The city of Streetsboro has denied, via a legal response, allegations that the zoning of 290-acre Sahbra Farms at the corner of S.R. 14 and Diagonal Road is "unconstitutional."
Sahbra Farms, through their attorneys Jack Morrison and Thomas R. Houlihan of Amer Cunningham Co., made the allegations in a legal complaint against the city Jan. 24.
The response by Thomas Ted Yates, Thomas Reitz and Lisa M. Lahrmer of Christley, Herington & Pierce, representing the city, denies Sahbra Farms' claim that the zoning on the property is "unconstitutional and invalid."
The farm is zoned for rural residential use, and the legal complaint argues it should permit a traditional neighborhood development, which would include higher density development.
Houlihan declined to comment because, saying he said he hadn't had a chance to read the response.
The Sahbra Farms complaint claims two separate master planning processes have identified the farm as a good location within Streetsboro for a higher density development incorporating "a variety of housing types, a mix of land uses, an active center and a walkable design," according to the complaint, citing the city's 2009 Comprehensive Land Use plan.
Those planning processes took place in 2004 and in 2009. The the latter one was required through the terms of a prior settlement between the city and Sahbra Farms Owner David Gross and two other citizens, which alleged procedural misconduct connected with rezoning of other properties in the city, according to Sahbra Farms' complaint.
Sahbra Farms is seeking compensation "representing the fair market value of the property and temporary taking damages for the city's taking of the property under Ohio law," states the complaint.
The legal complaint claims the value of the property, had it been rezoned following the development of the 2009 plan, would have been more than $35 million.
The response states Sahbra Farms' "claims are barred by the applicable statute of limitations." The legal complaint refers to events that took place as early as 2002.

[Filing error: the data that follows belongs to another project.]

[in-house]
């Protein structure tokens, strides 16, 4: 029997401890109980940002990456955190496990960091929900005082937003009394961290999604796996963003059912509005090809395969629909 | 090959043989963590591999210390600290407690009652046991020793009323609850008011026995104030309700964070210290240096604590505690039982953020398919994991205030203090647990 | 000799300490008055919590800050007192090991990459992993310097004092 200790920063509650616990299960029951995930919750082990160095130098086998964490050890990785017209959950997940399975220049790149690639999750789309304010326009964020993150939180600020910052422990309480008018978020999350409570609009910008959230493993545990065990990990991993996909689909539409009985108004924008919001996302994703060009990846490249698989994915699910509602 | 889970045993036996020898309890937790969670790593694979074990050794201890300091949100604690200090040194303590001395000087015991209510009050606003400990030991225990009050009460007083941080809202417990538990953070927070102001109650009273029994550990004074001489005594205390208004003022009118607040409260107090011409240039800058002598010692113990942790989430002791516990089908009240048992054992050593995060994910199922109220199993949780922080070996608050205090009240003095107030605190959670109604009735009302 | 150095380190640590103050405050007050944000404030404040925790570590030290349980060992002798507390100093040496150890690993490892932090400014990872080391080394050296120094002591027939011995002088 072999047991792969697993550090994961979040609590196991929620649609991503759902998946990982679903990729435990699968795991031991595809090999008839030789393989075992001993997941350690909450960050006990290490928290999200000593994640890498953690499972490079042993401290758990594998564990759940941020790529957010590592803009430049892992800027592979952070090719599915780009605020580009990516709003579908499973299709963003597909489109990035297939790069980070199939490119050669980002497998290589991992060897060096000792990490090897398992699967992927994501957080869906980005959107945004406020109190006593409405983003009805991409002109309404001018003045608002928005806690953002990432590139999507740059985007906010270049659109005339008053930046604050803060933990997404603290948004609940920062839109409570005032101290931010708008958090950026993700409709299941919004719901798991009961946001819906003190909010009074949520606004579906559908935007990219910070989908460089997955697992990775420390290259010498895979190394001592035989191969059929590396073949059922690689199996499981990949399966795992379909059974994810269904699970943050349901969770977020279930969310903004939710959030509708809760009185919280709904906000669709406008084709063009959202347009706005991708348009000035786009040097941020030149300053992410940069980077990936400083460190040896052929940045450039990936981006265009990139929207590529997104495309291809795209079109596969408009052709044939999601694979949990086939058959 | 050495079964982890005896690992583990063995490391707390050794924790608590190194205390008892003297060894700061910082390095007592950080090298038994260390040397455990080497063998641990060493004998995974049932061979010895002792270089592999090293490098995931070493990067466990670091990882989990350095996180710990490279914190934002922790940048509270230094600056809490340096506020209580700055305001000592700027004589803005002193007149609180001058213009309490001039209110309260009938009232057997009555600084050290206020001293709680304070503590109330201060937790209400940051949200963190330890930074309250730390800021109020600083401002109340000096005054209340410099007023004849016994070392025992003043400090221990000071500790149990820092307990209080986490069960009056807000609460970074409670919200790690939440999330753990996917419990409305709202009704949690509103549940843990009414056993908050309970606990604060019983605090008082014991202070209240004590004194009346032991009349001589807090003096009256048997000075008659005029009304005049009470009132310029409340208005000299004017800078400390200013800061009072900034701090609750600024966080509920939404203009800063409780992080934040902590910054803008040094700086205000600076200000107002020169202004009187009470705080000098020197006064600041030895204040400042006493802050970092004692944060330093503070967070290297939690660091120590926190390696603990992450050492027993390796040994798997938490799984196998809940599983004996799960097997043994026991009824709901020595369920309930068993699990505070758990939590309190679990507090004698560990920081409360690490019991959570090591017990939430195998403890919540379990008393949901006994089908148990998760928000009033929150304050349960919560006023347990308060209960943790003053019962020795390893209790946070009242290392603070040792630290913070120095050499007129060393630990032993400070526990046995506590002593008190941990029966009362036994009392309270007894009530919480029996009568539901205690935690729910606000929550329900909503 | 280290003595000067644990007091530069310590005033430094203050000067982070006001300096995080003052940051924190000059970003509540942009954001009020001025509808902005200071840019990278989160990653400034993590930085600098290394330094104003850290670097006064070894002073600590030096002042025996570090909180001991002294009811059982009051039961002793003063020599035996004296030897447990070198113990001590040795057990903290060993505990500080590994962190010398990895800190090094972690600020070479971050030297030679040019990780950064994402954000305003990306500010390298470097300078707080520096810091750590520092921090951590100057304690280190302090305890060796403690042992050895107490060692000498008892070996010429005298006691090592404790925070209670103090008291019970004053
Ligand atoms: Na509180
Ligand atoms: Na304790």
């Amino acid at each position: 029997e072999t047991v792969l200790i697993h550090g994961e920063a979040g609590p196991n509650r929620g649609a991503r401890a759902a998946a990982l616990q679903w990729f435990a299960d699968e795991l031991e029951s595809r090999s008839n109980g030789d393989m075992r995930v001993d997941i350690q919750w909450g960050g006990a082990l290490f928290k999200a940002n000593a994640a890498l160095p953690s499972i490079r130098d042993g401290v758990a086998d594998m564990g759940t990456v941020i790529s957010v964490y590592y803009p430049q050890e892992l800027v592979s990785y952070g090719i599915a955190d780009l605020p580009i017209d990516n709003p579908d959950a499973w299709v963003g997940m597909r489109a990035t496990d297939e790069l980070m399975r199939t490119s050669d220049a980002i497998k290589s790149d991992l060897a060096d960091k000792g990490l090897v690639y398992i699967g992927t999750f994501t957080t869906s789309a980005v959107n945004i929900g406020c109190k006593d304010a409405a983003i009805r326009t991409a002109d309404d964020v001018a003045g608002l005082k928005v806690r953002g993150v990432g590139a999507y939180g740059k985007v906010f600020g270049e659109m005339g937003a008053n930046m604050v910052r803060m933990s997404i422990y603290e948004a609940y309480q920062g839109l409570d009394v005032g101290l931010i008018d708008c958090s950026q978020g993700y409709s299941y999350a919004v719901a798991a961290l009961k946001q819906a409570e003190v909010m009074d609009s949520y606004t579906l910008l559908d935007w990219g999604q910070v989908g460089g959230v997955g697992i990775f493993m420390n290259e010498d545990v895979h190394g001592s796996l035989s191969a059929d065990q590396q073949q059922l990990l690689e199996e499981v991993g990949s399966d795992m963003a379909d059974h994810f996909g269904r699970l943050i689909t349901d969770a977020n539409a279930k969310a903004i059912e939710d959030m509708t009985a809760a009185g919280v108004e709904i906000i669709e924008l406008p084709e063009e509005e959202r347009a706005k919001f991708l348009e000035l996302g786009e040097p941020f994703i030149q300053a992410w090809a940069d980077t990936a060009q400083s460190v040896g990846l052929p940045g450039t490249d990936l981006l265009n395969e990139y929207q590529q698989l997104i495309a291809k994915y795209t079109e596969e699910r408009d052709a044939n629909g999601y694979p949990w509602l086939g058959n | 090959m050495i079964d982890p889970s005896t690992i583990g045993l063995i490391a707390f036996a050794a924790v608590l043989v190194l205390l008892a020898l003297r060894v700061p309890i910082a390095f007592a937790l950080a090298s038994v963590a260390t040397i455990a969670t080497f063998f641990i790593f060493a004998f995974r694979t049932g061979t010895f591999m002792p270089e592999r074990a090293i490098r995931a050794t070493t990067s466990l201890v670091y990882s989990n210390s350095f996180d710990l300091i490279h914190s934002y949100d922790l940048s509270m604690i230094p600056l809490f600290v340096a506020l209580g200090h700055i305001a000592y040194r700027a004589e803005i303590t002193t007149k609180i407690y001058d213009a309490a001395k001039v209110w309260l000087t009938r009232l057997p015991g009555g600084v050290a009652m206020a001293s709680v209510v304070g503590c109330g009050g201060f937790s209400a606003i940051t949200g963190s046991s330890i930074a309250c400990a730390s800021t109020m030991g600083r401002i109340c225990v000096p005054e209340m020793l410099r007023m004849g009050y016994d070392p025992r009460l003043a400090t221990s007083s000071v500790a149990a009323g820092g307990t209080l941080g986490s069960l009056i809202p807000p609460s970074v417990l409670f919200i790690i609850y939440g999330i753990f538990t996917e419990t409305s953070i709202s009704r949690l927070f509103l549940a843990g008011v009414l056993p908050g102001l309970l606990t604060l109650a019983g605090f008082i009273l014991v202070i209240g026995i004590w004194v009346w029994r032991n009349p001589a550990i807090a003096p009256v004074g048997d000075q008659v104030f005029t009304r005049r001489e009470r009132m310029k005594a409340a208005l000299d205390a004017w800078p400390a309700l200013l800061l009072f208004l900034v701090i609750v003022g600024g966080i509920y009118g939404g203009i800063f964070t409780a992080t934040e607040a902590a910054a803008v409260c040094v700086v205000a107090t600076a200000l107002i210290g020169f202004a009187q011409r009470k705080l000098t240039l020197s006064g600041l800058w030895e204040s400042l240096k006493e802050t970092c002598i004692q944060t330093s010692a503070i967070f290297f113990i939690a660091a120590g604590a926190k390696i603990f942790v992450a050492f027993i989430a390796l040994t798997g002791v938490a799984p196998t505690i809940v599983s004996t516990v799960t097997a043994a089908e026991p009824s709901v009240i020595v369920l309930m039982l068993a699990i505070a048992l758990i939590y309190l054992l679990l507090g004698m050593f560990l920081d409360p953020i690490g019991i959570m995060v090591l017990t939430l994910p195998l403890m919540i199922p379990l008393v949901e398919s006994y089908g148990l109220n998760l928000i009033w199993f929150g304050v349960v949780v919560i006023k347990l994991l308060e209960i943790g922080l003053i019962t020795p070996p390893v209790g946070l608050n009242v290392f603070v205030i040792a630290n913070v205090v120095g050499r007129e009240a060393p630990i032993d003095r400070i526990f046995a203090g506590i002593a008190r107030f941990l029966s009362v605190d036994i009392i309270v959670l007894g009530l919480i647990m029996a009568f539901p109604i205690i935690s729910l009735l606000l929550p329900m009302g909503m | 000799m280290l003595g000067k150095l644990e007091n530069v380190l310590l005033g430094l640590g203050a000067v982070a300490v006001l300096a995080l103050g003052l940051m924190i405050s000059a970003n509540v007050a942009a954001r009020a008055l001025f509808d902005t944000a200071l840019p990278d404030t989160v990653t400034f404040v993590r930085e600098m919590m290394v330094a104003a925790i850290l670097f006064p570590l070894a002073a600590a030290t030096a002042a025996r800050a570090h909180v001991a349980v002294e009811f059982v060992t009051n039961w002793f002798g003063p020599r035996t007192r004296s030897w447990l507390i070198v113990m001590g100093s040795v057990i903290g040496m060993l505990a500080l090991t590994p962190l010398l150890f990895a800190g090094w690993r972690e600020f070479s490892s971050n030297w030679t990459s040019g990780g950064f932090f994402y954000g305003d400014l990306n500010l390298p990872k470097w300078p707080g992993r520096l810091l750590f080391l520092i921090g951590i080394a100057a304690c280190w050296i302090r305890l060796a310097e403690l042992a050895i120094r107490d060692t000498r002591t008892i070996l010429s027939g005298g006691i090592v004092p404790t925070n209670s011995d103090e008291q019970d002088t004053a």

The zoning at the time of purchase also is a factor, claims the response. Sahbra Farms also is seeking a declaration that the rural residential zoning of the property is "unconstitutional and invalid as applied to the property."
The response by the city stated the zoning claim should be denied.
"(The) plaintiff's claims are barred by the plaintiff's purchase of the property under the present zoning, that is the existing zoning and has been present on the property since prior to the acquisition of the property by the plaintiff," states the response.
However, the Jan. 24 legal complaint states that an ordinance passed in the fall of 2004 changed the rural residential zoning code, which covers Sahbra Farms.
According to the Jan. 24 filing by Sahbra Farms, minimum lot size was changed from a half-acre to an 1.5 acres and lot setbacks were increased, which "interfered with any potential development of properties with that classification," including Sahbra Farms.
Attorneys for the city, including Law Director David Maistros were unavailable for comment.
Sahbra Farms Owner David Gross declined to comment. Mayor Glenn Broska was not immediately available for commen
No future date in court has yet been set.
FB: The Gateway News/Bob Gaetjens